There always seems to be push to abandon the old ways and rush forward to embrace that which is new and exciting. Things that have been around for a while lose their appeal, especially for folks who are obsessed with pleasure. And that's our society today, isn't it?
It's also the case that the old ways - the "traditional" institutions, you might say - have been around long enough for us to discover all the flaws. The up-and-coming system of thought or institution still looks perfect to us, or at least better than the old.
From fashion styles to social movements, from diet plans to philosophies, short-sighted people obsessed with the here and now choose the excitement of what's coming over the wisdom and experience of the past.
In 2 Chronicles 11, we see a major transition taking place in the kingdom of Israel from what we call the "United Kingdom" (of Saul, David and Solomon) to the "Divided Kingdom" (Israel in the north and Judah in the south). When it was time to appoint Solomon's son, Rehoboam, to be king, the people warned Rehoboam that if he didn't agree to make certain changes, they weren't going to support him as their king. When he failed to comply, they said, "What share have we in David? We have no inheritance in the son of Jesse. Every man to your tents, O Israel! Now see to your own house, O David!" (2 Chron. 10:16). Granted, Rehoboam handled the whole situation poorly, but the people were quick to abandon their loyalty to the Davidic line - the royal line God promised to bless - in favor of something new and "more promising." They went on to make Jeroboam their king.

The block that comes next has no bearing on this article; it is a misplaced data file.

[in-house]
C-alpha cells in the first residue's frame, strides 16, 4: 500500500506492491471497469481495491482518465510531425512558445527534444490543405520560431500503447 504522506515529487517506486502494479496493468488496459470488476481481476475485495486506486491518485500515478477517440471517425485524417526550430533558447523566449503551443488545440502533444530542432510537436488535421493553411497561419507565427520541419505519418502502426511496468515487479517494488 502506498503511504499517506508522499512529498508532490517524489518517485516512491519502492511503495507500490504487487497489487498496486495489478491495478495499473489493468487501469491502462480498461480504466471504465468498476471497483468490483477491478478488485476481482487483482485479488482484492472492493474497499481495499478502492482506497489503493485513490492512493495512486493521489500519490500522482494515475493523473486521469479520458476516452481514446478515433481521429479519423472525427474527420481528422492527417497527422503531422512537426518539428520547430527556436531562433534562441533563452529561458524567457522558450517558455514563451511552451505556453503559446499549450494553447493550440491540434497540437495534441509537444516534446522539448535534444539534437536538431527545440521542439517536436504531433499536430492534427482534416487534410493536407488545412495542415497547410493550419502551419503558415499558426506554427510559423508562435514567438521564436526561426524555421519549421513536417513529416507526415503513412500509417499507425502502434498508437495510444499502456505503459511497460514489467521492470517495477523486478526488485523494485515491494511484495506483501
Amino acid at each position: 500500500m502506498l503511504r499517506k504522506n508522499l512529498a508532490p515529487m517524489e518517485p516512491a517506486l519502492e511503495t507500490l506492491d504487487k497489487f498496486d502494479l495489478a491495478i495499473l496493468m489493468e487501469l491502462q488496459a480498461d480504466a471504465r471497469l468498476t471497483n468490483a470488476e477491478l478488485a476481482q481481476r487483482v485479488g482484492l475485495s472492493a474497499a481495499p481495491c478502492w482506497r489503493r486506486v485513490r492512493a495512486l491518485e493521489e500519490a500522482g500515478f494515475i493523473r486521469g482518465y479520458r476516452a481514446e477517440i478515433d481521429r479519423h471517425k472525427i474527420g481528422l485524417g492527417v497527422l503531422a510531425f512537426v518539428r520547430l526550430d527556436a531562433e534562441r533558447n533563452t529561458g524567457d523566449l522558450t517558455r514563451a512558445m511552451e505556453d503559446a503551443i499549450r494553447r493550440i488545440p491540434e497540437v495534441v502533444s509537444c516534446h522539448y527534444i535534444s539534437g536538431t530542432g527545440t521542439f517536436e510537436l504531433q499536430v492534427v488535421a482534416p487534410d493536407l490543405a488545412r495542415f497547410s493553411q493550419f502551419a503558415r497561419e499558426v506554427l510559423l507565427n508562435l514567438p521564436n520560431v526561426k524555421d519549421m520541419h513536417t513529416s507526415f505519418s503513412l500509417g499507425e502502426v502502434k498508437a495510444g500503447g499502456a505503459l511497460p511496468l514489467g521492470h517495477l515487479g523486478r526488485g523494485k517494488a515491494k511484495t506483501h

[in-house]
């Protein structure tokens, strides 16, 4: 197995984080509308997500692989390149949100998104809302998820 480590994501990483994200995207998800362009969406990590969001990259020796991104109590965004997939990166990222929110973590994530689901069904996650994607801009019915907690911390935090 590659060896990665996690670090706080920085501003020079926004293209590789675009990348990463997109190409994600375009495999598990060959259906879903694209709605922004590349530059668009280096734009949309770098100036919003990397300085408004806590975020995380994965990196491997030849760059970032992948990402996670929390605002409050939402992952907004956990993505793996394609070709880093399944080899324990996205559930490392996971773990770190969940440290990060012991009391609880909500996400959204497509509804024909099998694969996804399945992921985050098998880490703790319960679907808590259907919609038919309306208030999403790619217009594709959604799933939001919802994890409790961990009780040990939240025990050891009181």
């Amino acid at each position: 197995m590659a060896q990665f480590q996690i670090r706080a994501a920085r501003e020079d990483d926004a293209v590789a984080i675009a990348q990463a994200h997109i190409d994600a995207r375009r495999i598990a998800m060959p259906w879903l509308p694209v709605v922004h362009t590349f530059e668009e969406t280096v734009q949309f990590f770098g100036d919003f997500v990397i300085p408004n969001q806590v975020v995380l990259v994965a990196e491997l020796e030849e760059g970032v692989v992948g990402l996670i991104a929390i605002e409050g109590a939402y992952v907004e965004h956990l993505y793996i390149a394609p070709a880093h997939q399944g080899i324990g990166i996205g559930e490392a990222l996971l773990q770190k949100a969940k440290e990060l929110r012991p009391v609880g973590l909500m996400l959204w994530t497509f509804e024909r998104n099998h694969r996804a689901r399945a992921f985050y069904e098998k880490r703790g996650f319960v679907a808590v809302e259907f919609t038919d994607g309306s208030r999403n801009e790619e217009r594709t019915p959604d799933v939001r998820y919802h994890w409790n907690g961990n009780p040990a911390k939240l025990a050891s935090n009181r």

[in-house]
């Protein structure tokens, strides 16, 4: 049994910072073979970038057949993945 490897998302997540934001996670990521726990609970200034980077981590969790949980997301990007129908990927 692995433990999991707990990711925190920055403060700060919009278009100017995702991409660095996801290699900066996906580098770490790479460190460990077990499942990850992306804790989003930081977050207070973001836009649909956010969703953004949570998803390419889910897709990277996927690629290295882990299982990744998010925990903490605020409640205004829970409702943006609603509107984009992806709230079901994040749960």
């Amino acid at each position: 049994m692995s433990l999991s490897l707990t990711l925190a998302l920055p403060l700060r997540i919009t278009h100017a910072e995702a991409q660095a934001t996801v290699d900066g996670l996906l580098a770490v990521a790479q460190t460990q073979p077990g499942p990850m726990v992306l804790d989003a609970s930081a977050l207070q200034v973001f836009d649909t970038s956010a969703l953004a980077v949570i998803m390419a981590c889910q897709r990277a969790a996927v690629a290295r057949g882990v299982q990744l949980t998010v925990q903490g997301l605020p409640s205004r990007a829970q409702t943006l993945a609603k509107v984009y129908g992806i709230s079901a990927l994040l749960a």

But here's what I find fascinating.
When this transition took place - and when it became clear that Jeroboam was not going to be a godly king - "those from all the tribes of Israel, such as set their heart to seek the Lord God of Israel, came to Jerusalem to sacrifice to the Lord God of their fathers" (2 Chron. 11:16). This included the Levites and priests as well as an untold number of people who were committed to truth.
I'm not suggesting that we should cling stubbornly to traditions, nor am I saying that new ideas never have a place at the table. What I am suggesting is that, like the Hebrews in this text who migrated to Jerusalem, we shouldn't be so quick to embrace what is new simply because it looks and sounds better. Rather, we should be willing to take a firm stand upon truth, even when it is couched in a system that seems outdated and drab.
I'd rather cling to the proven truth of old, even if there are traditions and people surrounding it that are flawed (i.e. Rehoboam) than hastily embrace the glitz and glam of the present (i.e. Jeroboam) that not only lacks truth, but will eventually develop the same warts and blemishes that I might find so repulsive with the "old" now.
We have to develop foresight and maturity like this or we will be like "children, tossed to and fro and carried about with every wind of doctrine" (Eph. 4:14).
I can't help but agree with the prophet Jeremiah who once said, "Stand in the ways and see, and ask for the old paths, where the good way is, and walk in it" (Jer. 6:16).